For all the obvious reasons, prudent people will tend to hold their tongues when they share a table with journalists whom they don't know well enough to trust. Our reputation for screaming tittle-tattle from the rooftops has all-too-firm foundations. But what happens when a poor hack escapes to an obscure bolthole, only to find that work pursues him there? Last week I dived, as I often do, into a favourite local restaurant, a haven of cheap and wholesome Spanish grub just around the corner from home, on a scrappy north-west London street of takeaways and convenience stores. The council high-rise just across the way sees regular drug raids. On the same street stands a well-known rough-and-ready boozer with big-screen Sky Sports action. Thankfully, Groucho Club gossip and intrigue feel a million miles away.
And there, at the next table, sits an author with a high-profile children's title out in the autumn, chatting to some friends. Unprecedented. On my patch and (unbeknown to him) bending my ear as well. How did he and his patrician-sounding party ever find this hidden gem on the wrong side of the tracks? You'll come across this writer somewhere soon: BBC coverage, book signings, blanket reviews, the works. Worse, he's talking about the hot literary topic of the moment: the government's insistence that authors must pay a fee for criminal records vetting if they visit any school.
Should I, the off-duty books editor, stop my ears? I try. But professional curiosity keeps me tuning in to the news from five feet away. Deplorable, I know. Spare no pity for the involuntary eavesdropper. My sole defence is that this author once published a gossipy memoir that dropped a fair few names. I won't do the same for him. But the next time his or any other bookish group fancies garlicky mussels or aubergine with chorizo, please don't come so close to my neck of the woods.
Two cities, two museums, and two starkly opposed ideas of cultural values and how to present them. Last weekend, on a suitably monsoon-like summer afternoon, I savoured the mind-bending colour and design of the royal paintings from Jodhpur at the British Museum's Garden and Cosmos exhibition. These truly fabulous visions, lent by the Mehrangarh Museum Trust, have never been beyond India before. But when it comes to captions for mystically-inspired artworks that illustrate the doctrines of the Nath sect of gurus, the BM's admirable relativism about differing belief systems shoots off the scale. Visitors are informed with a straight face that the Nath holy men of two centuries ago appealed to Rajasthani rulers because of their powers (for instance) to end droughts and burn down rival cities. (Thanks to the practice of hatha yoga, they also claimed the secrets of immortality.) No giggling at the back, now. Luckily, this spellbinding art can tell its own far more credible story.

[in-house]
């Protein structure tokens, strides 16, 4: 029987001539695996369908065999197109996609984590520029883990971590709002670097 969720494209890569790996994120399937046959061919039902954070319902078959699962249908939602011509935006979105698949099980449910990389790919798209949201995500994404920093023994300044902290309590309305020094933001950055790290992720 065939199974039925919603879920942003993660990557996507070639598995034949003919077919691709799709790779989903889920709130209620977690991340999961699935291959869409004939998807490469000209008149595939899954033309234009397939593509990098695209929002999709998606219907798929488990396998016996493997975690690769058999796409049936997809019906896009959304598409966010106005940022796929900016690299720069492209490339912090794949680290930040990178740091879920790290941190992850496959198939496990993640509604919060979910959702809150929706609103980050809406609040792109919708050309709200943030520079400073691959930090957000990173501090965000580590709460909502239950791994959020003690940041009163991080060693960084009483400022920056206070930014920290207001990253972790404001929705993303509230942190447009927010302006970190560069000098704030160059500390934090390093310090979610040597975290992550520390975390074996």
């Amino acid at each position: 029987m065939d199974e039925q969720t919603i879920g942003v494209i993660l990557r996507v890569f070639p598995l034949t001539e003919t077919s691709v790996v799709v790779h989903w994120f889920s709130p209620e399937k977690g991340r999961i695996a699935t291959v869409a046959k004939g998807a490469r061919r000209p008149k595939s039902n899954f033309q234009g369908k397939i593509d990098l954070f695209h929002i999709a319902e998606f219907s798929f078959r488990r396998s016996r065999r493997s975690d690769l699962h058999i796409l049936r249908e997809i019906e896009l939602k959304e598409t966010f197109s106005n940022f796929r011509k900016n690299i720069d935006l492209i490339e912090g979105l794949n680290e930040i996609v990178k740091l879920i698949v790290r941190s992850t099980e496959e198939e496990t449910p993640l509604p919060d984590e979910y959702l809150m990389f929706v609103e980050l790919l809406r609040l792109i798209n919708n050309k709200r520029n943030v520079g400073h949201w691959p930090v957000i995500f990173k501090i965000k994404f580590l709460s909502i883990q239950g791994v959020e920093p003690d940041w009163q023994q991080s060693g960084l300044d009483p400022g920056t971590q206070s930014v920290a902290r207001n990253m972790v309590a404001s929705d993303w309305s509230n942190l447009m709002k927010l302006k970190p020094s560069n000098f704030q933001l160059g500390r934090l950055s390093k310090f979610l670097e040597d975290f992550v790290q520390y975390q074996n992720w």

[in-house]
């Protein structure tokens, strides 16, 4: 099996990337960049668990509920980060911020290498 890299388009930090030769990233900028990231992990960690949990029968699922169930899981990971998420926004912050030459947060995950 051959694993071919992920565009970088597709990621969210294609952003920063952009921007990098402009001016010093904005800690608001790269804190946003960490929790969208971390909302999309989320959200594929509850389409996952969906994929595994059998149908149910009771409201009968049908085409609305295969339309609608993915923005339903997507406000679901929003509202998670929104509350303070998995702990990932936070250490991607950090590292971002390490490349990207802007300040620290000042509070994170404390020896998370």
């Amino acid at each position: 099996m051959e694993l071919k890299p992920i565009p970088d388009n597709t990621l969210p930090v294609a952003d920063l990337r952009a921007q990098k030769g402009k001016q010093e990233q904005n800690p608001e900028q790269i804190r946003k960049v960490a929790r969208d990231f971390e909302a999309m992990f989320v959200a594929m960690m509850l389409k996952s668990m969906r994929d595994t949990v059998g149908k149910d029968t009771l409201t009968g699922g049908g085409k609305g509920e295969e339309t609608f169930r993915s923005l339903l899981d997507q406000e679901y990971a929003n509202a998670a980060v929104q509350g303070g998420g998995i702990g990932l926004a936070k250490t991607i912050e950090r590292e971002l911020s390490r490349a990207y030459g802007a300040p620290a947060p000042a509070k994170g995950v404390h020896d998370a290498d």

A fortnight earlier, in Athens, I visited the institution that probably wishes it could burn the BM down by force of will just now: the airy new Acropolis Museum. In the circular row over the fate of Elgin/Par- thenon Marbles, the BM claims its Greek antagonists portray the temple and its sculptures as a purely local achievement rather than rela-ting it to the art of Egypt, Persia or Assyria. That's largely true: in Athens, few multicultural comparisons dim the glory that was Greece.
Yet this is a beautiful and satisfying space, full of light and grace, with the missing sections of sculpture hauntingly represented by plaster casts next to the real thing as the Parthenon itself looms beyond the vast windows of the top-floor gallery. For the moment, entry costs a single euro and the shady terrace café serves the best-value snacks and drinks in town.
My solution to the stand-off between London and Athens would, I hope, tickle the Sophists who used to ply their logic-chopping trade in the ancient Agora nearby. The authorities in Bloomsbury should cede their claims to ownership and repatriate the marbles. But the Acropolis Museum's Parthenon gallery would in turn become Room 18 of the British Museum – with, if required, a culturally diverse display to gladden Neil MacGregor's heart. So Lord Elgin's loot would simultaneously be back in Greece for keeps, and still on display in the BM. The Sophists had a bad press, but I kind of like their style.
John Walsh is away
To read more columns by John Walsh, go to independent.co.uk/walsh